But with the Flyers ostensibly eliminated from playoff contention, the best thing that can happen to the Flyers this season is for them to lose as many games as possible.
When rooting for something in sports, it should be to achieve a tangible goal. In most cases, this is the aforementioned championship. But here, winning games no longer helps the Flyers reach any tangible goals. The only reason fans might want to win games from here on out, other than a deluded sense of playoff odds, is "pride," "karma," and "to beat an opponent we do not like," all of which are unfortunately irrational reasons. The only thing gained from winning games from here on out are momentary feelings of pride and laughter at an opponent who may have just been screwed out of a playoff spot, and unfortunately, while it might feel good in the short term, this will do absolutely nothing to help the Flyers in the long-term. Such wins are not going to salvage a season, but rather, further hinder a season whose only salvation lies in the possibility of a top 5 draft pick.
Is the draft foolproof? No. But it must be understood that nothing is foolproof. In a lost season, if you can come away with a possible future star at a cost-controlled price throughout his RFA years, then there arises a light at the end of a dark and gloomy tunnel.
The Flyers are not bad enough to be this bad over the course of 82-games. Professional athletes will not willingly lose games. But while not encouraging the team to willingly lose, there are steps Peter Laviolette can take to not try as hard. Laviolette could play Boucher/Leighton more (actually he should be doing this anyway to give Bryz rest), be extra cautious with injured players, and give younger players increased ice time to give them some NHL playing time, like Tye McGinn and Eric Wellwood. Then again, one can argue that limiting Couturier's ice time Peter Laviolette is finding his own unique way to tank. Point taken.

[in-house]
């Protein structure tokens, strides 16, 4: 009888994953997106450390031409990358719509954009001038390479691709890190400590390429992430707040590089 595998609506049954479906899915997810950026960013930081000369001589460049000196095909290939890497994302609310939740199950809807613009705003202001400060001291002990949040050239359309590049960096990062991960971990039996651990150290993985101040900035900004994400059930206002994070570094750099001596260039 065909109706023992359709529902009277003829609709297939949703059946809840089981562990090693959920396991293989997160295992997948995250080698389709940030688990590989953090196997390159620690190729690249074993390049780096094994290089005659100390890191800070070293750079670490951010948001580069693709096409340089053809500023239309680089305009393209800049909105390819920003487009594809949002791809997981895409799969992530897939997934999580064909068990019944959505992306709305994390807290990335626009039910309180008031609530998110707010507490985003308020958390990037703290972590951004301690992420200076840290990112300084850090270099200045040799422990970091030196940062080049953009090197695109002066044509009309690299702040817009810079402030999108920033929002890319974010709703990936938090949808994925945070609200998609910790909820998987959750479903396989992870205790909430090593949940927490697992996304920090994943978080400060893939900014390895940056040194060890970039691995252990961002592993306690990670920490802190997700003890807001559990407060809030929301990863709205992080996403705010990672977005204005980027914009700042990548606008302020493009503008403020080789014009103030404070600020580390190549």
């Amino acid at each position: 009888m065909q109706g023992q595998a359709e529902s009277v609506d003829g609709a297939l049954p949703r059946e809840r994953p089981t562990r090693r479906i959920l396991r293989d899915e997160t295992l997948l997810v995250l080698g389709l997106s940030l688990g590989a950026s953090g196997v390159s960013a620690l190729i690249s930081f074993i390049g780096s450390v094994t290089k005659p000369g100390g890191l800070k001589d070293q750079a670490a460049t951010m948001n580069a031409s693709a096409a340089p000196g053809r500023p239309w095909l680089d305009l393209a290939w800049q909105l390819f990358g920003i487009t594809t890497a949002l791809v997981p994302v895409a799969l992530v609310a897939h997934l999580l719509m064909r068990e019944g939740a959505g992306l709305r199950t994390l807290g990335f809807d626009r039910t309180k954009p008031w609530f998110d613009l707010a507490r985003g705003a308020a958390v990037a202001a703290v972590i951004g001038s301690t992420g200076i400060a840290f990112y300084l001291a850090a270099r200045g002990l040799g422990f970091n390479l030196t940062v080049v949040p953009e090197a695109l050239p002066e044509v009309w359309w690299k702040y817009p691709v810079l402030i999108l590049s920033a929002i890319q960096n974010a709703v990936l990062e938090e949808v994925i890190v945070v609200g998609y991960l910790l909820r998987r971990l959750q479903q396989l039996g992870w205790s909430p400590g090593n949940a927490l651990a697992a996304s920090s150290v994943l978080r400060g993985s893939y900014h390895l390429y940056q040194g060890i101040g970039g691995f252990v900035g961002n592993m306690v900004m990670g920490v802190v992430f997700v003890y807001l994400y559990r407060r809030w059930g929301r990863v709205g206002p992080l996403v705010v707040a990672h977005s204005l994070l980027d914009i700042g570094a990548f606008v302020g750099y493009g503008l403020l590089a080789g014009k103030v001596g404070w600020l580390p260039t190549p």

Regardless of what Laviolette does, losses are the things more beneficial to the Flyers' future than wins, therefore, we should be rooting for losses.
4). But what about the trade deadline?
A topic of conversation that has frequently come up at Broad Street Hockey is what the Flyers should or should not do at the trade deadline. I have previously argued that the Flyers should sell high on Matt Read, and while I still believe that they should do that at some point, any trade at this trade deadline should be done with the focus of bettering the Flyers in future seasons. No one is untouchable, but no one should be sold for less than their worth. Sean Couturier should not be untouchable in the literal sense of the word, but the reason so many Couturier trade proposals are going to get mocked is because most of them net something of much lower value than Couturier. To trade a 20-year old who is already an elite defensive forward currently mired in an unsustainable scoring slump, the Flyers would need to get some pretty great value in return, and unfortunately, most realistic trade targets are going to fall well short of equaling the value Couturier can give the Flyers in the future.
Assuming there is no trade deadline or free agency catastrophe upcoming, the Flyers' position is both not as bad and worse than it appears. On one hand, the Flyers are clearly underperforming their true talent level this season. Even if this true talent level is nothing great, it is still enough to contend for the playoffs in an 82-game schedule. But the Flyers are a team with some bad contracts (Briere, Hartnell, Bryzgalov, etc.) and low cap room. Acquiring free agents and contracts through trades will not be easy for them.
In a season where the playoffs are virtually impossible, acquiring a potentially valuable commodity on an ELC is more important than ever, and the best way to increase the chances of landing a real difference maker in the draft is to lose games now. The more games the team loses now the worse their overall position in the league standings is. And the worse their overall position in the league standings is, the better chance the Flyers have of getting a Seth Jones type prospect, or if they are lucky enough, maybe even Seth himself.
As mentioned before losing games is not going to guarantee us Seth Jones, but it is the route with the best overall chance for a brighter Flyers future. And that is why it is time to root for Flyers losses this season.